The judgment about the suitability of the administrative data for use in producing official statistics will be pragmatic and proportionate. It will consider how statistical quality of the data sources suggested may affect the quality of statistics about the population, and the public interest served by the statistics.

Any other information

As part of the feedback form, we have also included questions about the form and processes, so that you can provide feedback to help us improve. Please use the section titled "Improving this process" in the feedback form to provide us with any suggestions you have. The ONS aims to ensure that the process of supplying information is both accessible and efficient, so will highly value any feedback provided.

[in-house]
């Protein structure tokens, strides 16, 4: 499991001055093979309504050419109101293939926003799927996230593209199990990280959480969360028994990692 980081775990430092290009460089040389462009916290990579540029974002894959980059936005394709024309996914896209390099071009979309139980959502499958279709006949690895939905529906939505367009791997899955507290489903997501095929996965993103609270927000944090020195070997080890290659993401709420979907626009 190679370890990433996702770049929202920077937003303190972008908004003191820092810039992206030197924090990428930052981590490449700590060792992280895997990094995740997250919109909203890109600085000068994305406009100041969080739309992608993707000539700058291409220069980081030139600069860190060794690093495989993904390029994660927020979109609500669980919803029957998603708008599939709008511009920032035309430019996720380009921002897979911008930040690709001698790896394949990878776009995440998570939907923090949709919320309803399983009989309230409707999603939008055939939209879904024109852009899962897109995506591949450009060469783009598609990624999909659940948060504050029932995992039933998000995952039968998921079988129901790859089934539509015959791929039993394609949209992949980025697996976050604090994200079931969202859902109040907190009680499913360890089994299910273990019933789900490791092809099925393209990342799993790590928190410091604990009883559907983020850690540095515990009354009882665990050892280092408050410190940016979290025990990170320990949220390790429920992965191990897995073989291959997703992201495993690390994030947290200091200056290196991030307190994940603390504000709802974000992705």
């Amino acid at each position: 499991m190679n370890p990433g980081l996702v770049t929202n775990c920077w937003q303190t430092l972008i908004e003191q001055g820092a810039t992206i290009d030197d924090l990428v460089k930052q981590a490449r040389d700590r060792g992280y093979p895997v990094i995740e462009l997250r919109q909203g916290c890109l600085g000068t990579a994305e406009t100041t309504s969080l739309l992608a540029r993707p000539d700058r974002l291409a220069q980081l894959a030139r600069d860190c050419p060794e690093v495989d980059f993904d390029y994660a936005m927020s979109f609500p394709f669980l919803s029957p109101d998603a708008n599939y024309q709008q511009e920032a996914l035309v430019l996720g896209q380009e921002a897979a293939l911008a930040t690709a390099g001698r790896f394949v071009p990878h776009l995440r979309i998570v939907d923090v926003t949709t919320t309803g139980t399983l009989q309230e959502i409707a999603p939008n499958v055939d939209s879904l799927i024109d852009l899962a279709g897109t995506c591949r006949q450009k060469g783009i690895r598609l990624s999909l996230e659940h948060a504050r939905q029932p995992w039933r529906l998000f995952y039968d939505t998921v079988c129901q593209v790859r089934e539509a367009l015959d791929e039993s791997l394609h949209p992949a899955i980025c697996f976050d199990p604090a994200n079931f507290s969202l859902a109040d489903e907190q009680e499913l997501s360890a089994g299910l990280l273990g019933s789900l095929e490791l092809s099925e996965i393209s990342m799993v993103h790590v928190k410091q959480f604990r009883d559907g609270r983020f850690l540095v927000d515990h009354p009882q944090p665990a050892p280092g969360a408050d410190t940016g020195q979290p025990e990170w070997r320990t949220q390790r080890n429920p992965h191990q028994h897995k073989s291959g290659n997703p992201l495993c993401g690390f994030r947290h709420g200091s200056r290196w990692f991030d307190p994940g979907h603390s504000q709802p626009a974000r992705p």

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5. Steps ONS will take after we receive your feedback

Step 1: receipt of information or data

After we receive your completed form, you will receive an acknowledgement email. Any information we receive through the form will pass through an initial sift to ensure that necessary information has been included for the Office for National Statistics (ONS) to make an informed decision regarding the potential use of the data source.

After this initial sift, you will be informed by email of the outcome. If the ONS cannot progress your information at this stage, we will give you feedback on why, and give you the chance to provide further information, or amend and resubmit.

Step 2: data quality, ethics, and privacy assessment of information or data

If essential usability requirements are met, the information will then be assessed against criteria for data quality, ethics and privacy as outlined in the Data quality requirements section in this article. You will be informed by email of the result of this assessment. You may be contacted at this stage for additional information.